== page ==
The greatest benefit enjoyed by a World Series-winning manager, aside from the obvious one, is that all of those in-game decisions that read as questionable or just plain boneheaded in the moment are erased by the post-championship glow. Despite the Cubs’ World Series win, at least one person hasn’t forgotten about Joe Maddon’s dubious tactics.
During a conference call with reporters, newly-signed Yankees closer Aroldis Chapman called out his former manager’s bullpen management during Game 6 and Game 7 of the World Series. From ESPN’s Andrew Marchand:
Aroldis Chapman said Joe Maddon used him wrong during the playoffs. He specifically mentioned that he didn’t think he should have pitched during the ninth inning of Game 6 of the World Series, because the Cubs were up seven runs. Chapman already had thrown in the seventh and the eighth. With the game in hand, he didn’t think he should have been in there. He said he was tired in Game 7. Chapman nearly cost the Cubs the Series by giving up a game-tying homer to Rajai Davis in the eighth inning of Game 7.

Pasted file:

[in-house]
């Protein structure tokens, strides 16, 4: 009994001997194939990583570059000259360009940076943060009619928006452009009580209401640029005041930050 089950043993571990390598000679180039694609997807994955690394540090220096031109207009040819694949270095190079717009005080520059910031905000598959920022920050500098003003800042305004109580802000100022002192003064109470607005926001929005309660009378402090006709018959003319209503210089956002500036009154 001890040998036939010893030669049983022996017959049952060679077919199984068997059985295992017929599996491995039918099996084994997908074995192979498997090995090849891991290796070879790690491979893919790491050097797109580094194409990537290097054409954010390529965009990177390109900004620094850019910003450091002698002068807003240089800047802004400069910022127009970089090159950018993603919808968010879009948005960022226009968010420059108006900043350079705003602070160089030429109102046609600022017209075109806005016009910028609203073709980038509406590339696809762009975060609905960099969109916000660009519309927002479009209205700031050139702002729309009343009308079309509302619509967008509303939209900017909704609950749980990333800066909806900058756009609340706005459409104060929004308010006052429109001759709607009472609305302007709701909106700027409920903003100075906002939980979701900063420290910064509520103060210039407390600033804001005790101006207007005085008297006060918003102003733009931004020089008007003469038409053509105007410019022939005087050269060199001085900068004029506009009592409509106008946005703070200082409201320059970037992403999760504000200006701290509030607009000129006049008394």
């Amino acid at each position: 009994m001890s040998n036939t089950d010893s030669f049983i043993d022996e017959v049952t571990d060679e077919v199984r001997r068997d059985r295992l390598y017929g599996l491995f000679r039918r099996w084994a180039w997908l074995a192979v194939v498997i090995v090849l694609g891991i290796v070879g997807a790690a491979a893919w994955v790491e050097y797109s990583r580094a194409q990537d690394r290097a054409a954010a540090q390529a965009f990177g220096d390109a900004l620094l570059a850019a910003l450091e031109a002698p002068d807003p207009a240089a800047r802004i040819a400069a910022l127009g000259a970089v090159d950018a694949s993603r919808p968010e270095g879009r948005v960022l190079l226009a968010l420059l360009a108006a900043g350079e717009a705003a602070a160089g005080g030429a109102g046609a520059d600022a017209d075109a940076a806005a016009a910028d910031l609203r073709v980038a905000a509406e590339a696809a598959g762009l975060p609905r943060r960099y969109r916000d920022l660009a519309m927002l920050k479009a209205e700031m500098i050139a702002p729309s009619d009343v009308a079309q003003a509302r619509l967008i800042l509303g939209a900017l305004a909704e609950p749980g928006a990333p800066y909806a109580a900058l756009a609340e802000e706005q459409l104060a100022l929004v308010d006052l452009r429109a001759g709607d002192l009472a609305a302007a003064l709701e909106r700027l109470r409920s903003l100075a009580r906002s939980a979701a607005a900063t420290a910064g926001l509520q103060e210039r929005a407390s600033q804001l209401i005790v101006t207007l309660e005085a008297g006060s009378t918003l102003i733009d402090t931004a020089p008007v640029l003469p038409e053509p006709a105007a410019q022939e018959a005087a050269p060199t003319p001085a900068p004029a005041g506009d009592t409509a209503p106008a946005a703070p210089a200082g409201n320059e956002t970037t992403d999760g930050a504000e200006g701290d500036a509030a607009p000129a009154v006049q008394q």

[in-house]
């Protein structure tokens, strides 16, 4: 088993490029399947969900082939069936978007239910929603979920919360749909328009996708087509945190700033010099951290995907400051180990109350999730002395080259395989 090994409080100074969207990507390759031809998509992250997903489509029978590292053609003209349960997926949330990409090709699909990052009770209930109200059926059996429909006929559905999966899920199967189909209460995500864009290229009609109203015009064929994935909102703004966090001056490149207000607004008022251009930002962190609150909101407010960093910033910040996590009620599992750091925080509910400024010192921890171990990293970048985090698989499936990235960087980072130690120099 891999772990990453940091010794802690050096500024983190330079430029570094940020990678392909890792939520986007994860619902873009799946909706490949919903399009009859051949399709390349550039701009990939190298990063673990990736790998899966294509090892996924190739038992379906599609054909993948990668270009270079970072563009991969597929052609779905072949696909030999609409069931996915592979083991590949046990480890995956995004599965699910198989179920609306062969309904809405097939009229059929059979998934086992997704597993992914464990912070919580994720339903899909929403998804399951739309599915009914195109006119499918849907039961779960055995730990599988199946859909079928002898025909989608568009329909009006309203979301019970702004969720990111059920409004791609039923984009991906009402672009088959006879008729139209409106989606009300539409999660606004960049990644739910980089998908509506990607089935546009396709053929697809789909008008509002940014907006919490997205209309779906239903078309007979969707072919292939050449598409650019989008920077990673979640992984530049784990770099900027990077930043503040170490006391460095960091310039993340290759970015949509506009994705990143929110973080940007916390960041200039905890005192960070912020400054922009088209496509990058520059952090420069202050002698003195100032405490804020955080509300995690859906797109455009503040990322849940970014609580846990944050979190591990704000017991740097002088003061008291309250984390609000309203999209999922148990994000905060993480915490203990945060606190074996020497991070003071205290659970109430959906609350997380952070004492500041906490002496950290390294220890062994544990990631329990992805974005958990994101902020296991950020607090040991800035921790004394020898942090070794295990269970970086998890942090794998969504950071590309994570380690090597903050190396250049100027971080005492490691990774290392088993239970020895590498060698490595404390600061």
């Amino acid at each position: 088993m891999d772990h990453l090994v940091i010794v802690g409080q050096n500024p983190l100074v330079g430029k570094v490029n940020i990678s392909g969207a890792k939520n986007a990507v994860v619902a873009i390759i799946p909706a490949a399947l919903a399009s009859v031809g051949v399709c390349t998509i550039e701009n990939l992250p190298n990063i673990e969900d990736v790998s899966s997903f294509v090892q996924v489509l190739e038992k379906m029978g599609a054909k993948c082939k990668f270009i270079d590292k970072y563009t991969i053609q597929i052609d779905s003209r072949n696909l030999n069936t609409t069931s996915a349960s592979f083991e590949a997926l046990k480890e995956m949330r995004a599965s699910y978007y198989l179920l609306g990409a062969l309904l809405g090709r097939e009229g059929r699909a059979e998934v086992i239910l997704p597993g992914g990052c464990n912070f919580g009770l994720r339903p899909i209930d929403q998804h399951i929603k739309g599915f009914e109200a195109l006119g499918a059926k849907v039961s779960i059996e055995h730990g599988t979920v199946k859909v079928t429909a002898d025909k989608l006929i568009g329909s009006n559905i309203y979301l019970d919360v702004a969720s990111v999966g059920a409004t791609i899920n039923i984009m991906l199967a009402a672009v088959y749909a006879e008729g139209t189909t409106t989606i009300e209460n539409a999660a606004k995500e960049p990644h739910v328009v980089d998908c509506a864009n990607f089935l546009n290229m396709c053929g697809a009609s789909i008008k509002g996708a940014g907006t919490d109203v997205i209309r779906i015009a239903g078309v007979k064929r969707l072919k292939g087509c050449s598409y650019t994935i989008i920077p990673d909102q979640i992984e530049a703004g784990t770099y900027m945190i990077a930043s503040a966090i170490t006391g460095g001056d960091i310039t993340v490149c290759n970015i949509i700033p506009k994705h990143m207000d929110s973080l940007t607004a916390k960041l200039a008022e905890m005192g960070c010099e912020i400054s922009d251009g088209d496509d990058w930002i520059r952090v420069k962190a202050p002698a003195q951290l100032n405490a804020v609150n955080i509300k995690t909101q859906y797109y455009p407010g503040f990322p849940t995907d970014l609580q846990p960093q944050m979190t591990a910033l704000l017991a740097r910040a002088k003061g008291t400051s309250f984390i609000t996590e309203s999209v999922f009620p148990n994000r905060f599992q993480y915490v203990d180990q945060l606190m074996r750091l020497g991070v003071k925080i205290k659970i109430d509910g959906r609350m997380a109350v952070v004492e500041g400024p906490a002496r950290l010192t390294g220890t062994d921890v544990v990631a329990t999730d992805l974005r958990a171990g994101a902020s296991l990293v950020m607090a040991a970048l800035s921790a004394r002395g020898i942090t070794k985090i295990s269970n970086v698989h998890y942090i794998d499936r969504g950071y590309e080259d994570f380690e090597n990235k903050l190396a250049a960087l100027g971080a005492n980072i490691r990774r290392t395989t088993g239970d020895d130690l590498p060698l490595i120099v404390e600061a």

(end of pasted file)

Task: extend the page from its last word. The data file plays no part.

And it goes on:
Aroldis Chapman may be a terrible human being, but he’s absolutely right about this. It was unwise for Maddon to ask his closer to pitch five outs to protect a five-run lead at the end of Game 6 just two days after he had recorded an eight-out save. You can’t say that those extra pitches Chapman threw in Game 6 directly caused him to give up a game-tying homer to Rajai Davis in the eighth inning of Game 7, but you can certainly say they didn’t help.
It will be interesting to see if Chapman, and other high-profile closers, will be more vocal about how they’re being used in the future. Leaning heavily on dominant bullpen arms is the hot new strategy in baseball, but it would be a mistake for teams to fail to consider how the pitchers themselves might feel about increased workloads. The Yankees threw five years and $86 million at Chapman and obviously have big plans for him. They’d better hope he’s willing to sign off on those plans.